Close to April 2021, the second wave of covid-19 peaked, so was the case in 2020 during the first wave. Far away from the battles between life and death, somewhere in
So, what exactly were these healthy people doing at private hospitals? The answer to this, as BM found out, is beyond belief.
During the first and second waves of the pandemic, a few private hospitals in the city were scamming insurance companies by admitting
In an audio clip, an employee is heard talking about a special ward where fake covid-19 patients are kept. He tells a new staffer at the hospital that it is a ‘known scam’ and nothing new. While calling out a few patients’ names from a list, the staffer says: “These patients were brought in by Dr X* with covid-positive reports but they don’t have covid-19. They are completely normal, but kept in the ICU.” The stunned new employee replies there are no such patients in the ICU. “I know all the patients in the ICU. Who are these people in the list? How come their names are only on paper?” he wonders. Thereafter, another staff member explains the scam to the newly joined person in detail.
The audio clip in question has been submitted to the Bruhat Bengaluru Mahanagara Palike.
“One of the doctors brings in ‘patients’ with covid-positive reports. He would keep them in a separate ward where no other covid patients are present. None of the staff are allowed to visit. The ‘patient’ will be completely normal. He/she will be admitted for 15 days. Their daily updates would not be maintained by any of us. Thereafter, the doctor who got them admitted forges all the documents and creates a treatment summary stating he/she was in the ICU with low oxygen saturation levels. Often, the ‘patients’ concerned would have a minimum of Rs 8-10 lakh health insurance claim. As the insurance companies provide full coverage for covid-19, the hospital claims all the money, without spending a penny. Both the hospital and the person will divide the money accordingly,” said Praveen*, staff at a private hospital.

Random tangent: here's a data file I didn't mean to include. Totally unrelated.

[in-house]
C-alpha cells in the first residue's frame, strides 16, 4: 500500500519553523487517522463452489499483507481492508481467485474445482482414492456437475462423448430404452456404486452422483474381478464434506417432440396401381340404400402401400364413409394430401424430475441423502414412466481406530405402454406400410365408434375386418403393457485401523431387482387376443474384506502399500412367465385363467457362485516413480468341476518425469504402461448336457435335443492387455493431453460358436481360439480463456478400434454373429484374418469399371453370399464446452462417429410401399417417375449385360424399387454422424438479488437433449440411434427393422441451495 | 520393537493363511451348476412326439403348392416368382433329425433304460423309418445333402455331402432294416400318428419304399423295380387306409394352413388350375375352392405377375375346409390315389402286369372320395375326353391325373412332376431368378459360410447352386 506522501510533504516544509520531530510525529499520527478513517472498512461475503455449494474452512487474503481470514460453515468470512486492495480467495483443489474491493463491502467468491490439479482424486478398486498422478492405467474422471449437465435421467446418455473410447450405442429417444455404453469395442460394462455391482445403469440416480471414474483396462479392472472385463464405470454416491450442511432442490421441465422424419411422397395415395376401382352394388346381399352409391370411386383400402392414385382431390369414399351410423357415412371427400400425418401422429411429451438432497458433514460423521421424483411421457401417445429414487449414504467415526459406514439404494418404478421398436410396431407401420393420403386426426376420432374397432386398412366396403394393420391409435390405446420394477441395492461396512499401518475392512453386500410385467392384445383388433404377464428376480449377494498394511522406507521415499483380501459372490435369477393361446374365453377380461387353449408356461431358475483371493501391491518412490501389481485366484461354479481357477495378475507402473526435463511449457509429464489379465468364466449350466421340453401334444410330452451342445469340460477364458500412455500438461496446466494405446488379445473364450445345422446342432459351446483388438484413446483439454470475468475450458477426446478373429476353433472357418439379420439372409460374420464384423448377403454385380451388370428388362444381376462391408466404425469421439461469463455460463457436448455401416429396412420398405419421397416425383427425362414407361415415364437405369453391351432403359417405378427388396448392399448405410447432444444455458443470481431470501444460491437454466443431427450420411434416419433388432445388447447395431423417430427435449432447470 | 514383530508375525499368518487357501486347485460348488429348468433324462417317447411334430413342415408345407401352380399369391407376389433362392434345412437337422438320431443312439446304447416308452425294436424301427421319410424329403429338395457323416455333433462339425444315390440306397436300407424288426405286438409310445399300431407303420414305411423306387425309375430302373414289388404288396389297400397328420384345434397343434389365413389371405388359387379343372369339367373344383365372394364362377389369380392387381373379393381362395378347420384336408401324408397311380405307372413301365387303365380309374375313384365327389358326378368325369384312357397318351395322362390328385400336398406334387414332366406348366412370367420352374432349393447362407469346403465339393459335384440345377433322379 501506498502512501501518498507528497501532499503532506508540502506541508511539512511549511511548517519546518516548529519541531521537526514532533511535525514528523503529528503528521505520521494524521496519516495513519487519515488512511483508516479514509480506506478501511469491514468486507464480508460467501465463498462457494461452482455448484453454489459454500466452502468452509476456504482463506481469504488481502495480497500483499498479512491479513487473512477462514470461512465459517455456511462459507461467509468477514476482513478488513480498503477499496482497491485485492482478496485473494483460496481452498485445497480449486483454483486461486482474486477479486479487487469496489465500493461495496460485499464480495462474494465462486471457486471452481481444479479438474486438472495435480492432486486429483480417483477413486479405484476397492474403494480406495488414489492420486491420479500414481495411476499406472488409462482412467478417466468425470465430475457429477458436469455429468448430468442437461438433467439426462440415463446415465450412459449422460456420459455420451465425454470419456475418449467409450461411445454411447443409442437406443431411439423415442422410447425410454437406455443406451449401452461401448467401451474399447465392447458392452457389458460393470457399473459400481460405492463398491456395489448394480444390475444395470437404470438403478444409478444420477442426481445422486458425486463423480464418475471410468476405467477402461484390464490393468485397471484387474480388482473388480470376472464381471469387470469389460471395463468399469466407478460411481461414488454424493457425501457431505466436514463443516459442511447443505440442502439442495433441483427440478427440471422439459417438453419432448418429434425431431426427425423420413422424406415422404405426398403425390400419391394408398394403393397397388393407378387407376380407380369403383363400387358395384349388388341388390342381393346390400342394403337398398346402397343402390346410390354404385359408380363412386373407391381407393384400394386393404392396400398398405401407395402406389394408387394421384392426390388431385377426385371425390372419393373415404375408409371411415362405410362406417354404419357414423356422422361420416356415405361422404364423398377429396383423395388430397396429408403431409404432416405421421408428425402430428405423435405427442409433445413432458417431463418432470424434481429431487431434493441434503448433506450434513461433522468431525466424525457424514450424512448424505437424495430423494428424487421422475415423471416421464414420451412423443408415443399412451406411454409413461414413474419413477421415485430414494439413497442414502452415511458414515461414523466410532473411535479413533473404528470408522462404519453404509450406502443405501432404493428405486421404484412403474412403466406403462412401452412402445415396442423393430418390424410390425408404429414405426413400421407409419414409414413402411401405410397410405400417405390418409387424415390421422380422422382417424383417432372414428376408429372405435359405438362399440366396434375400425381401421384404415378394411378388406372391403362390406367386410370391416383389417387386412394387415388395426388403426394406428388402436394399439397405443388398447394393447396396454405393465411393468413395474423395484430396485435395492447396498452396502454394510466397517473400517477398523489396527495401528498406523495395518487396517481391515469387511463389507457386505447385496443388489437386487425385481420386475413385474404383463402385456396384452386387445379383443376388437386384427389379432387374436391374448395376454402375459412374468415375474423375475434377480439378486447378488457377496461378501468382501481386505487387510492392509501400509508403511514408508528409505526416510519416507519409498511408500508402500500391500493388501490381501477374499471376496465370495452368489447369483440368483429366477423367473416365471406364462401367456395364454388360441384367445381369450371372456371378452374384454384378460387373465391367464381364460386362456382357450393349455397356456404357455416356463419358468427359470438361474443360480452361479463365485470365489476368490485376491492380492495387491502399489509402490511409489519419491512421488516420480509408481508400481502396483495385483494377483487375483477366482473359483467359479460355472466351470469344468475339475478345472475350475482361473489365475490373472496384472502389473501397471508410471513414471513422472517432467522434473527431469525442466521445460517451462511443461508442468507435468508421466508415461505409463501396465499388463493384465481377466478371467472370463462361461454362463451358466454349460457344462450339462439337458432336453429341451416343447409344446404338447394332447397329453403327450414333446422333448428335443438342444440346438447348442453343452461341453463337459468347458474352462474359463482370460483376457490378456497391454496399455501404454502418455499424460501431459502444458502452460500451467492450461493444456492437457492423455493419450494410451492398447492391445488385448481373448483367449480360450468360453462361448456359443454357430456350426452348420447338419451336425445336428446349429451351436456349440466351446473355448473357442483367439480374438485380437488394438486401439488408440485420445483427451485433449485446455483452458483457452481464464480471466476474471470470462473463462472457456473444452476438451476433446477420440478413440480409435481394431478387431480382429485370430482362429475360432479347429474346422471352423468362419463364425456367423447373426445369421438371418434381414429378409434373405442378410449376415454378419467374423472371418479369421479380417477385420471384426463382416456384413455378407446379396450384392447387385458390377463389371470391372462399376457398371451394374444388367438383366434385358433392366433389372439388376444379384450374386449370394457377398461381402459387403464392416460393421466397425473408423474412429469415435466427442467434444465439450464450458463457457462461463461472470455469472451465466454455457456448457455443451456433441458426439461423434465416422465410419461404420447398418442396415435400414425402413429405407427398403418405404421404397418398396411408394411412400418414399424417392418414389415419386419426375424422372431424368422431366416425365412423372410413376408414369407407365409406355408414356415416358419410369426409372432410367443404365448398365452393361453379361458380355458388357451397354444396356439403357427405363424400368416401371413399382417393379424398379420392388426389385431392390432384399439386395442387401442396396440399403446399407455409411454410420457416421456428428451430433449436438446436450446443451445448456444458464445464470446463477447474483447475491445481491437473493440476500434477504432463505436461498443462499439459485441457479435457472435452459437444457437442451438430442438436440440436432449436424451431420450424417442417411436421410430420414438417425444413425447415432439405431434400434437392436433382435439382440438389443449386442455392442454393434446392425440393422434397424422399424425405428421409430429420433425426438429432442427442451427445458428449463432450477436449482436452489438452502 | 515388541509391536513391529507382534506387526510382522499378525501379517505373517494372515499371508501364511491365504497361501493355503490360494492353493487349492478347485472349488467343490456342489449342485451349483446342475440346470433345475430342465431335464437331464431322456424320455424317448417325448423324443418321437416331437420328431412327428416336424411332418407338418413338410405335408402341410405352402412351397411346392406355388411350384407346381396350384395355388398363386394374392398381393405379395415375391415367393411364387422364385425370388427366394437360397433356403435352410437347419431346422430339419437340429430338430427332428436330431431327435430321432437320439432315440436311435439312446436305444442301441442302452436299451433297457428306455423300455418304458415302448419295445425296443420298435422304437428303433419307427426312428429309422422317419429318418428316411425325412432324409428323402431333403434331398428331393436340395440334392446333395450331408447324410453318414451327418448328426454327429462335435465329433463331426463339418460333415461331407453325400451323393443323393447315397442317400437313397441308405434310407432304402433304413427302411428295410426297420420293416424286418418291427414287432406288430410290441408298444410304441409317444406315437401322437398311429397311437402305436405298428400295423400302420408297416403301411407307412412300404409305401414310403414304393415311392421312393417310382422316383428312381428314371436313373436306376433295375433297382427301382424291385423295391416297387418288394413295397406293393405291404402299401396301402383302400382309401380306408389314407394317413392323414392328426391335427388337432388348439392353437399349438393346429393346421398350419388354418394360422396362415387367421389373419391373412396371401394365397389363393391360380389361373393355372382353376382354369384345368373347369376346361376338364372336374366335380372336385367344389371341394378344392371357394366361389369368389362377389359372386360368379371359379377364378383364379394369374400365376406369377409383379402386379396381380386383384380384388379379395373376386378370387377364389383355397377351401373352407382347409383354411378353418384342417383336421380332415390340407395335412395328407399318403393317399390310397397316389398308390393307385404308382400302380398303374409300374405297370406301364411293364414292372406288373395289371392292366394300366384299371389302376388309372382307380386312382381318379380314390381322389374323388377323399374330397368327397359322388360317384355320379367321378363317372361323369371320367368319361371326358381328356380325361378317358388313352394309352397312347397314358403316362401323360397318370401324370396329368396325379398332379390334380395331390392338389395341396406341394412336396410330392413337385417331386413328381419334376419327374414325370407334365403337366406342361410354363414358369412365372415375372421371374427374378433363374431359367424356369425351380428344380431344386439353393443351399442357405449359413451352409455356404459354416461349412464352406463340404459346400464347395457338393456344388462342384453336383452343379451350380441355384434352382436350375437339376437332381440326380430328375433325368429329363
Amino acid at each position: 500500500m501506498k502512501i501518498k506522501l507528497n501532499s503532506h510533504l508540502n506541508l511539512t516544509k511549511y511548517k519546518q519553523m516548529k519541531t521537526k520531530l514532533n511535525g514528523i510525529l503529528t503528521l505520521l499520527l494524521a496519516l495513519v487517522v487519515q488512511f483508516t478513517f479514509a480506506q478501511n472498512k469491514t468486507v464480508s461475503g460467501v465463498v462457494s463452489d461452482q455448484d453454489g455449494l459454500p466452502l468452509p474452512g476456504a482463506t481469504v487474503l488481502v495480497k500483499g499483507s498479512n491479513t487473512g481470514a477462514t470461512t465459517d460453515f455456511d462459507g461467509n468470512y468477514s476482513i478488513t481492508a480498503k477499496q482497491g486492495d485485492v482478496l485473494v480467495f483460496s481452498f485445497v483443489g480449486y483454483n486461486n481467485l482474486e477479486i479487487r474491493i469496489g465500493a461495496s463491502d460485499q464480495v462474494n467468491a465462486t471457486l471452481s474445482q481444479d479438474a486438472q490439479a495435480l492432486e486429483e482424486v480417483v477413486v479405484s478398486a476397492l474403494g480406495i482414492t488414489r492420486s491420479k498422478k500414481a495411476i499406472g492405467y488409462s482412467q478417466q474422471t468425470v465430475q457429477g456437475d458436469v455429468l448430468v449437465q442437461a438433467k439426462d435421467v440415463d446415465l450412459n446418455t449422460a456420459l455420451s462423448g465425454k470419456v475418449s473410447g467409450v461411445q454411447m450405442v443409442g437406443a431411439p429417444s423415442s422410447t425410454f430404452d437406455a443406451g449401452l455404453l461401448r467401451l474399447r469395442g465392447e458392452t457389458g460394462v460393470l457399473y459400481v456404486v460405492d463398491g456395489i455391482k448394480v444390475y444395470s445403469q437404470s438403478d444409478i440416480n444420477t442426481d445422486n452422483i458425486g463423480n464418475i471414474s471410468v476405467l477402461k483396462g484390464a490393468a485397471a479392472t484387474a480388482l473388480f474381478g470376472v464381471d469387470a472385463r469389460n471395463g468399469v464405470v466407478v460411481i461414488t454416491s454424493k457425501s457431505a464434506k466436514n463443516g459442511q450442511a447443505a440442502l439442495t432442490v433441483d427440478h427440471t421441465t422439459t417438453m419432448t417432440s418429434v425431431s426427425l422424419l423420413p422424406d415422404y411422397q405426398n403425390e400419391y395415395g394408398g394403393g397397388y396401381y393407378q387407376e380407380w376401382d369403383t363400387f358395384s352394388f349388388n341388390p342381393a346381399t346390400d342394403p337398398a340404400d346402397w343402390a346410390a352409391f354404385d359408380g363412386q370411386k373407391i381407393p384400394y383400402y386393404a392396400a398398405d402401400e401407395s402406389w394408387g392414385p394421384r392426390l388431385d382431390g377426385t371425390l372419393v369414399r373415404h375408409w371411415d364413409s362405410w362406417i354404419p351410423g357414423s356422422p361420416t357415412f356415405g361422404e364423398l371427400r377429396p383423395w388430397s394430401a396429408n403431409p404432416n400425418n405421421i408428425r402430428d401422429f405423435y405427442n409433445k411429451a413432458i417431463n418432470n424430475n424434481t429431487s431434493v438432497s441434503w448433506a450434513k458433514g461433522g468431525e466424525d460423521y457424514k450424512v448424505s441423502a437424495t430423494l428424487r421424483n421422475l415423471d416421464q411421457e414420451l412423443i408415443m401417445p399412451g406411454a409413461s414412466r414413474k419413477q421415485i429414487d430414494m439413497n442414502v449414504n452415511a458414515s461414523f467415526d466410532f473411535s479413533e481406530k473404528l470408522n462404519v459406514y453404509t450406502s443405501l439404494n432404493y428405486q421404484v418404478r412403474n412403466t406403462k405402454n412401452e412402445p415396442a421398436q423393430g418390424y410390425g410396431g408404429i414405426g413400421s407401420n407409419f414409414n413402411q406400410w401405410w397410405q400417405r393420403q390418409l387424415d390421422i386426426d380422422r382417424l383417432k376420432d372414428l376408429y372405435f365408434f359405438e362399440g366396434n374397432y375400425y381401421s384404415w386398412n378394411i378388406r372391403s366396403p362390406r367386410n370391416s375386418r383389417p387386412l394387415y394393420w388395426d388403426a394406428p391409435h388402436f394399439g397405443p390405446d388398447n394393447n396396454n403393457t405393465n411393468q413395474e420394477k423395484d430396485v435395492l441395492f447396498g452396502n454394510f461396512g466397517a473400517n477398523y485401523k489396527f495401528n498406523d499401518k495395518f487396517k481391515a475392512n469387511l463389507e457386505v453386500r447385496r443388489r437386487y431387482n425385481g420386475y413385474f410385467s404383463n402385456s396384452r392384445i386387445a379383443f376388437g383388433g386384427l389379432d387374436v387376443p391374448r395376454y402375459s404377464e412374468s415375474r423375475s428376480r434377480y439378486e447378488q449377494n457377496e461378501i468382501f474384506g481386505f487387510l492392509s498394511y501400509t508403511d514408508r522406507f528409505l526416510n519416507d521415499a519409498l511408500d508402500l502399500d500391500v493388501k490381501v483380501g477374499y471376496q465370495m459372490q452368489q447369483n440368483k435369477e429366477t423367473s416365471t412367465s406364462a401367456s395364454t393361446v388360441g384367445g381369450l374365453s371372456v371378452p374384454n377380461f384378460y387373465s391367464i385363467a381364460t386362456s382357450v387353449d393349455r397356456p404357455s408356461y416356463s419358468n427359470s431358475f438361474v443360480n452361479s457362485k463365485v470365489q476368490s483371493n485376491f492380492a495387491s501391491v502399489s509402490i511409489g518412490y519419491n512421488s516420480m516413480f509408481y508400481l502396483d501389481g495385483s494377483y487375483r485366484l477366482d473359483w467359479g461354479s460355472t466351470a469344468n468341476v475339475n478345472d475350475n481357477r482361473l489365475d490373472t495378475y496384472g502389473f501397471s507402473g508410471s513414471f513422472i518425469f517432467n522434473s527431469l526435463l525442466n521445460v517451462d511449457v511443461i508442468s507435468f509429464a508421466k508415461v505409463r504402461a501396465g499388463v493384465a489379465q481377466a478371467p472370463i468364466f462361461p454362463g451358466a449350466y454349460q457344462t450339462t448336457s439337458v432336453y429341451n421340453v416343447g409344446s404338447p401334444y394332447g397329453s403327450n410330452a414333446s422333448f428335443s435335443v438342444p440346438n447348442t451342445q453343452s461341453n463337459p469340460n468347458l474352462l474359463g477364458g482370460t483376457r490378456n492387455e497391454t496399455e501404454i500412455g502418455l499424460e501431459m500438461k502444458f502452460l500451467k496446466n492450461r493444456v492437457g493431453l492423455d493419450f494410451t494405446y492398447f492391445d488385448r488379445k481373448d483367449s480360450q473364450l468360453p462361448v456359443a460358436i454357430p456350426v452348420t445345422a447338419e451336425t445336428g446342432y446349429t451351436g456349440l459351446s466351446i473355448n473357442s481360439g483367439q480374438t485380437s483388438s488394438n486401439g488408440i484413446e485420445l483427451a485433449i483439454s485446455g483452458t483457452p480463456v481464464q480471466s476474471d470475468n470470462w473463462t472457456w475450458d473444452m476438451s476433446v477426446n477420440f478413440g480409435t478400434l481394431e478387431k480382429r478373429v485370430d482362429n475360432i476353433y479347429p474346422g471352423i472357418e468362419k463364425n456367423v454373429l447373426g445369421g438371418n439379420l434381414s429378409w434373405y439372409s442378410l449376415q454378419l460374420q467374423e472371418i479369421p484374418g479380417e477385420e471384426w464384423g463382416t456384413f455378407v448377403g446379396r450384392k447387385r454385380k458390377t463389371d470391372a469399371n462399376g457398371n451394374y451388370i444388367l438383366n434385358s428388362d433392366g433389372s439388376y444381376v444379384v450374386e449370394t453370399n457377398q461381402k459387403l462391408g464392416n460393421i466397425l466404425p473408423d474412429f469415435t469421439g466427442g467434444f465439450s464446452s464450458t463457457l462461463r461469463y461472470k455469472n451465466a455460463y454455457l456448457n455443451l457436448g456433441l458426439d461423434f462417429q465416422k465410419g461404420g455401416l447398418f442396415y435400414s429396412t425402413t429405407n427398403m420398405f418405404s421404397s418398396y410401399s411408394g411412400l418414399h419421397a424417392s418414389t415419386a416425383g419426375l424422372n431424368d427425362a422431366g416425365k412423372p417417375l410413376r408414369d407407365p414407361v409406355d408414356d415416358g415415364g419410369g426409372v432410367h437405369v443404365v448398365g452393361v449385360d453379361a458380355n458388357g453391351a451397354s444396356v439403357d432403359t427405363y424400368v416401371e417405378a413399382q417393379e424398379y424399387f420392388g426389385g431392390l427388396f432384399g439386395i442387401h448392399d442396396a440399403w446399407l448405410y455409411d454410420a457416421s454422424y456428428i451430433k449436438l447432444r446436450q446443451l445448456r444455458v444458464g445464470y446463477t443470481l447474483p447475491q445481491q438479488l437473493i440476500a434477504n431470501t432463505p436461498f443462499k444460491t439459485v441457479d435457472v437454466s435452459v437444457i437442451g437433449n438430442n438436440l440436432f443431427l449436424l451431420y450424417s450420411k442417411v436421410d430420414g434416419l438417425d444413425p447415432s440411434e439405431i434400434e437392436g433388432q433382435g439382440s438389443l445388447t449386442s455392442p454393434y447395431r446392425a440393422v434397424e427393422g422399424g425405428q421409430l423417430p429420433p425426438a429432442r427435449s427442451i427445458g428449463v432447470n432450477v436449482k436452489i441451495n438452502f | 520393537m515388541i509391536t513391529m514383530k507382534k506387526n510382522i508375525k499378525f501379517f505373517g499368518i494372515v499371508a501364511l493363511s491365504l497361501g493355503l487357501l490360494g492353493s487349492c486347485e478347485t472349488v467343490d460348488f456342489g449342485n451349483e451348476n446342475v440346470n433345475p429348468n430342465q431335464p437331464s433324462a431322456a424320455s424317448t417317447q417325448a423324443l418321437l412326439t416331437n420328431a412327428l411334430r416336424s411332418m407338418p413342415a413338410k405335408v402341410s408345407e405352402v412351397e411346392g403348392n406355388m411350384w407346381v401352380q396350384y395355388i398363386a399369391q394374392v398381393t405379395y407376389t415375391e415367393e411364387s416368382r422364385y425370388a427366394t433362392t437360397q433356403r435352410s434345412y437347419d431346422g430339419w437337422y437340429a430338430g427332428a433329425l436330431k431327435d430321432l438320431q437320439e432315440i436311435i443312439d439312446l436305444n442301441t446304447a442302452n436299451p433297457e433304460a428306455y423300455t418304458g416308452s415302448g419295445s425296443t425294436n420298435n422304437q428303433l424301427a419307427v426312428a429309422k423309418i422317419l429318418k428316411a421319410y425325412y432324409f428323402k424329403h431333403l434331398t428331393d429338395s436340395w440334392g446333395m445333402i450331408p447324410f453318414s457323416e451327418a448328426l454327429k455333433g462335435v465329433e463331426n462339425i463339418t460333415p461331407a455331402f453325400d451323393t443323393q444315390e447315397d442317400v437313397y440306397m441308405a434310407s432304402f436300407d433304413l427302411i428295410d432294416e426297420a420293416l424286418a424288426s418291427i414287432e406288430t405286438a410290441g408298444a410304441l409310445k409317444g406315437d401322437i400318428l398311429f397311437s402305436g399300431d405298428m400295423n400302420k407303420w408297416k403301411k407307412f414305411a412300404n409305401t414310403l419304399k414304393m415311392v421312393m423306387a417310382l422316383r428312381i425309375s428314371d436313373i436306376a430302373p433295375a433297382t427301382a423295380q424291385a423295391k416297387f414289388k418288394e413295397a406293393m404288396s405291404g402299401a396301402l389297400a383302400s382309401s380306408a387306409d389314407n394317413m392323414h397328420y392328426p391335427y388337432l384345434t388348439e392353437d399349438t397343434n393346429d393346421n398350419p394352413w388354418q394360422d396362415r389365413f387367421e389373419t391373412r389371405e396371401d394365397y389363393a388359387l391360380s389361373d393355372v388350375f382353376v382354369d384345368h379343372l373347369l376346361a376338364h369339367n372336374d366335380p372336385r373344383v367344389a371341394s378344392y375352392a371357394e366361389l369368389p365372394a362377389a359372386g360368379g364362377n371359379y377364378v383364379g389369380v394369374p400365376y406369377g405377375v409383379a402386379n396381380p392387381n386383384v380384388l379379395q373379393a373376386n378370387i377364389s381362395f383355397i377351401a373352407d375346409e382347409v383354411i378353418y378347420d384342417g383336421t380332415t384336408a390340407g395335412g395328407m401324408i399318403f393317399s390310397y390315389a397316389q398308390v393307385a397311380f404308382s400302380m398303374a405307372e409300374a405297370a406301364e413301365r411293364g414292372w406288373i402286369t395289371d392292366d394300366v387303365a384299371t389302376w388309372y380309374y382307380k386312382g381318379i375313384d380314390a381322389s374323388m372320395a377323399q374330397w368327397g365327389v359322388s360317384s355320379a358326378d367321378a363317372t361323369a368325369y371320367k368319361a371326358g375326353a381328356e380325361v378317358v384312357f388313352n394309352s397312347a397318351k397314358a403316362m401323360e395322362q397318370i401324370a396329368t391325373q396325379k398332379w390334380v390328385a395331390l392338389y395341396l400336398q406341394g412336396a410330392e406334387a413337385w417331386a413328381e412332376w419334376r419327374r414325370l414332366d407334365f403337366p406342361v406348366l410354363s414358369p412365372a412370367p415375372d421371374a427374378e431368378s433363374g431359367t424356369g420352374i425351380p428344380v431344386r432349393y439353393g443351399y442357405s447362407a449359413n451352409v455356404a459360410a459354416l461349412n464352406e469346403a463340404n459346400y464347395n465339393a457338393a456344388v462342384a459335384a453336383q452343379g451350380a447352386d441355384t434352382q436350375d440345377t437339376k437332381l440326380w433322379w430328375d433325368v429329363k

Priyanka*, an ex-receptionist at another private hospital said that she had joined the hospital last year and after witnessing the scale of the fraud, she decided to quit and never return to work. “Last year too there were patients who seemed asymptomatic but were still admitted in the hospital for 15-20 days. There were no records of them with me. I used to monitor all the patients at the hospital. I would get daily treatment data which was not given for those who were kept in the second floor.
We acknowledge such instances with great concern. Nobody should be allowed to get away with this sort of malpractice. We will initiate action against such hospitals. We cannot take up investigations directly but will get officials in charge to look into the matter
— Gaurav Gupta, Chief Commissioner, BBMP
During the discharging process, doctors would hand over a treatment summary to me stating the individuals concerned were in the ICU. The ward did not have any such facility and it looked more like a general ward. None of the nurses attended to these patients. All the documents would get processed through the insurance executive in the hospital and we did not get any data of such patients.”
A senior BBMP official, meanwhile, added that a few weeks ago, the civic body had conducted a meeting with all the private hospitals asking them to maintain transparency and inform the BBMP about the admissions and discharges at their facilities.
A staff at a private insurance firm told BM that though the companies do not have ample evidence against any private hospital, they do suspect that some hospitals are misusing insurance claims and are cheating the insurance companies. According to him, the firms are conducting thorough checks while processing the insurance money and if irregularities are found, hospitals are blacklisted. (*names changed)